Swansea City produced a scintillating display to claim the club's maiden major trophy after the biggest ever League Cup final win downed sorry 10-man Bradford City at Wembley.
Nathan Dyer tapped home after Matt Duke denied Michu, before the Spaniard netted his 19th goal of the season with a clinical finish just before half-time.
Dyer scored his second within two minutes of the second half to extinguish any hopes of a Bradford revival, before Duke was sent off for fouling Jonathan de Guzman, who converted the subsequent penalty.
De Guzman made it five in stoppage time after more excellent Swansea build-up to put the icing on a polished display which came in their centenary year and ten years after the club almost dropped out of the Football League.
The Bantams were looking to evoke memories of their last spell in the top flight 12 years ago once again by shocking a fourth Premier League side and claim their first major trophy for 102 years.
Meanwhile, The Swans, 10-times winners of the Welsh Cup, under Michael Laudrup were hoping to win the club's first piece of English silverware since joining the Football League in 1921, and they took one step towards making history after 16 minutes.
After a Bradford attack was broken up in its infancy, Swansea broke swiftly with Duke clawing away Michu's effort, but Dyer reacted quickest to put the ball into an empty net.
In the form of James Hansen, who was rapidly becoming isolated amid Swansea's frugal possession game, Bradford were struggling to providing a threat at the other end, instead praying on errors from their illustrious opponents.
But in the form of captain Ashley Williams and Ki Sung-Yueng, selected in defence ahead of Kyle Bartley, none were forthcoming and Swansea delivered another reminder of their refusal to relent on one of the biggest days in the club's history by doubling their advantage five minutes before the break.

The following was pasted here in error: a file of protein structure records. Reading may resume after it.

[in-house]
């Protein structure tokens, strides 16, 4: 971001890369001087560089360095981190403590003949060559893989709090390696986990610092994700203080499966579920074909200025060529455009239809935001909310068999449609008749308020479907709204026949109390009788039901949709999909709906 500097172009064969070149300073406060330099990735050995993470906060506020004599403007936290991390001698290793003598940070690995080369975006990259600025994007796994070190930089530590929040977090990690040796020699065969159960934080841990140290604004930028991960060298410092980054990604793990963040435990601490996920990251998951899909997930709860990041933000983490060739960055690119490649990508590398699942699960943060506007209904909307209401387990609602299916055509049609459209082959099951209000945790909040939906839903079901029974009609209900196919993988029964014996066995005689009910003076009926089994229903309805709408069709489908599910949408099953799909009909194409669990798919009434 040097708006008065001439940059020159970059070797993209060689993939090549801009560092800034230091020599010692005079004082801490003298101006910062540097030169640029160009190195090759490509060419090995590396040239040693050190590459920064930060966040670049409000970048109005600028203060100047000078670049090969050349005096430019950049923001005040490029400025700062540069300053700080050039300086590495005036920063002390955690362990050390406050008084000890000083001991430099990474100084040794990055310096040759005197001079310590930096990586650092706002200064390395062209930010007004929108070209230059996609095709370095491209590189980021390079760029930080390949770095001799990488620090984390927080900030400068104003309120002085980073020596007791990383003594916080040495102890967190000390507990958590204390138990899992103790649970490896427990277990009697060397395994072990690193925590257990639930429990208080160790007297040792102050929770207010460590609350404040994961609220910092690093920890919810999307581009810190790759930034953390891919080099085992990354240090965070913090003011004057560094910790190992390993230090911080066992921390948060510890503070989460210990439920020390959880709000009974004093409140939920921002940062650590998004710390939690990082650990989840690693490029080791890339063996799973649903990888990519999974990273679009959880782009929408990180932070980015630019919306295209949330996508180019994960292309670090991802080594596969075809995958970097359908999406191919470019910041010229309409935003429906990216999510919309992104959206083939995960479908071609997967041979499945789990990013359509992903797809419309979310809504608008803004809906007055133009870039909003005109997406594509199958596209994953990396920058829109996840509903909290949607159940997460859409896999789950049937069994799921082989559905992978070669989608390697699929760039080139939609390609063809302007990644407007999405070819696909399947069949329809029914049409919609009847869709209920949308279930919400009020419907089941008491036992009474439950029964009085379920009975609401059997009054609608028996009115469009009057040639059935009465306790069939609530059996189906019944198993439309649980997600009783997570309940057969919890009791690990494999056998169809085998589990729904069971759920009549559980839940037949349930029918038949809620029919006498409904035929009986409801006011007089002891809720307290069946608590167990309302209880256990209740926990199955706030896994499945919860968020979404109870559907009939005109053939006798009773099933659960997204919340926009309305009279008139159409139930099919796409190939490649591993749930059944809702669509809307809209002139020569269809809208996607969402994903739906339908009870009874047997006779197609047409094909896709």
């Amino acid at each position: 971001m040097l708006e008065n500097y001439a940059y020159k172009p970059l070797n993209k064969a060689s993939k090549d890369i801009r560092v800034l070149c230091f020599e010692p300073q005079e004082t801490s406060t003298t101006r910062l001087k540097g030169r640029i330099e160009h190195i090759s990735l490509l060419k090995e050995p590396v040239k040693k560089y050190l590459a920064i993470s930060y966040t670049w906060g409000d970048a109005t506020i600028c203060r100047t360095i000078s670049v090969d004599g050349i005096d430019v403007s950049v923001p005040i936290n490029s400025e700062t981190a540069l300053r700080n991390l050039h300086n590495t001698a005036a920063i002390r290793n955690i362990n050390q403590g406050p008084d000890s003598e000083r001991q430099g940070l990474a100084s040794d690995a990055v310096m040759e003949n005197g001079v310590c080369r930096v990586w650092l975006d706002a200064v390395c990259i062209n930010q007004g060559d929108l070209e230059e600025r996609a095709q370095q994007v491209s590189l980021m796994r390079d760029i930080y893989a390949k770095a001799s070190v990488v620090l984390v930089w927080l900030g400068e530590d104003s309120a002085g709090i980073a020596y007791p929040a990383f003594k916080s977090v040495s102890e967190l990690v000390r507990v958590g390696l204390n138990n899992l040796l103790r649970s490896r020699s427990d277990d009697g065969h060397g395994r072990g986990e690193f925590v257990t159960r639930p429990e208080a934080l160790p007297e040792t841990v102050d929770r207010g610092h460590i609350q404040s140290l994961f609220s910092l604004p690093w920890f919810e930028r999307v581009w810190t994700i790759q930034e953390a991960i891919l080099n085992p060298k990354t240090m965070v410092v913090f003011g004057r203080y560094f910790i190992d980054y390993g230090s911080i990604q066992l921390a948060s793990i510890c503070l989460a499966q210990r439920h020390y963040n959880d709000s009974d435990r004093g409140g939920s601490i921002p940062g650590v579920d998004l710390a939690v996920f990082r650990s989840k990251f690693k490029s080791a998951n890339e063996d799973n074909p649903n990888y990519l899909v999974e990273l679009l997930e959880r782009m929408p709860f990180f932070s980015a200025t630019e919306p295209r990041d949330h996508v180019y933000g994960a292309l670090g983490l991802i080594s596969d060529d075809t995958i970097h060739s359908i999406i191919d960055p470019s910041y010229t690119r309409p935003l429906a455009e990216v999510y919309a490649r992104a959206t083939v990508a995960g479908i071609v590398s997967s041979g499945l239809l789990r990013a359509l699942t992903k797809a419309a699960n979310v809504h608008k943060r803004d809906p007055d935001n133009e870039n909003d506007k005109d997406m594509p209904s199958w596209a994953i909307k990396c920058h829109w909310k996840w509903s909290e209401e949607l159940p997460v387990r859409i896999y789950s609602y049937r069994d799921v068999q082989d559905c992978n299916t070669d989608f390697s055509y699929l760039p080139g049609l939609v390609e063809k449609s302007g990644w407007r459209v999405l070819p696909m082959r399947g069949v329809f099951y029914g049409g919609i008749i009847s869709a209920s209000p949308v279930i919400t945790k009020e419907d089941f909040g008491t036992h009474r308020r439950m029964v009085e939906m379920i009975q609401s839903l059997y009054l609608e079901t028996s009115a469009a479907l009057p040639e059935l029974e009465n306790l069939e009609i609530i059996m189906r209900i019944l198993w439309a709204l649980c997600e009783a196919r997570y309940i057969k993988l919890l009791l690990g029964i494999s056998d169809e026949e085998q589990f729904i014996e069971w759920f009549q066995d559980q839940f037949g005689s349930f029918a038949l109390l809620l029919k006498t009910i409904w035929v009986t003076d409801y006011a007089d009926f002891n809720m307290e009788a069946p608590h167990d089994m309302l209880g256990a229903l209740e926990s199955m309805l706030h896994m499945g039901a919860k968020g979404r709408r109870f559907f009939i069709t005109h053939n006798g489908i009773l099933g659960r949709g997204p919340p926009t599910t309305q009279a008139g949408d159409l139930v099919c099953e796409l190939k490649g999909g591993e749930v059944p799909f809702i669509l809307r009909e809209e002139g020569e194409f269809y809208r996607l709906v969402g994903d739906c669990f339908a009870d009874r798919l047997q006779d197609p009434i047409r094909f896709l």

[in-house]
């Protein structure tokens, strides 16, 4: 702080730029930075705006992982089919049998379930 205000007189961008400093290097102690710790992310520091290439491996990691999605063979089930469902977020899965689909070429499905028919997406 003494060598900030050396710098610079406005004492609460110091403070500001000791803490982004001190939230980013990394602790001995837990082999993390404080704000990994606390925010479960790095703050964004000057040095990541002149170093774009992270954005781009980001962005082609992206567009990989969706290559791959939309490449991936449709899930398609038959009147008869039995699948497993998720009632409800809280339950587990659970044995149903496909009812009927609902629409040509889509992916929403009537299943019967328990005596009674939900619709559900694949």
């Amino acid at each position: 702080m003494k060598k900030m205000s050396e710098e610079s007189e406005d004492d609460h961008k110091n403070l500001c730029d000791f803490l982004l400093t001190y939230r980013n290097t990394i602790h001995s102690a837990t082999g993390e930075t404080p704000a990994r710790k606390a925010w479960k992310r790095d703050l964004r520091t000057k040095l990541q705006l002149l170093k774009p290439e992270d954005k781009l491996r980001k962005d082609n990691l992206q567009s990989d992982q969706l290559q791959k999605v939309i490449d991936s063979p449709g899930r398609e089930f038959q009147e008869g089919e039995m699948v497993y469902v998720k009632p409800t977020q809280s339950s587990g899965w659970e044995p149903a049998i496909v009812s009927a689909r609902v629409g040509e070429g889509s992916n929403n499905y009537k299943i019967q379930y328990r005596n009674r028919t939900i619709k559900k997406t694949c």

Pablo Hernandez fed Michu, who was allowed time and space to turn by Rory McArdle in the Bradford penalty area before guiding his left-footed effort into the corner beyond Duke.
And any hope the League Two club had of producing a second half revival were ended two minutes after the interval as Dyer played a one-two with Hernandez, evading the decoy run of Michu, to smash into the corner.
Bradford's misery was compounded on the hour mark as Duke was dismissed for a foul on Jonathan de Guzman, with the Dutchman stepping up to dispatch the subsequent penalty past substitute goalkeeper Jon McLaughlin.
The fourth worked to further emphasise the gap between the two sides, as Swansea's neat passing game dominated the latter stages, while Bradford took until the 87th minute to manufacture their first shot on goal.
De Guzman had the final say, turning home Angel Rangel's cross, after McLaughlin had brilliantly denied Michu and seen Roland Lamah's effort crash off the bar and post.
While Bradford will now turn their attention back to attempting to win promotion from League Two under Phil Parkinson, Swansea have European football for the first time since 1991 to look forward to.
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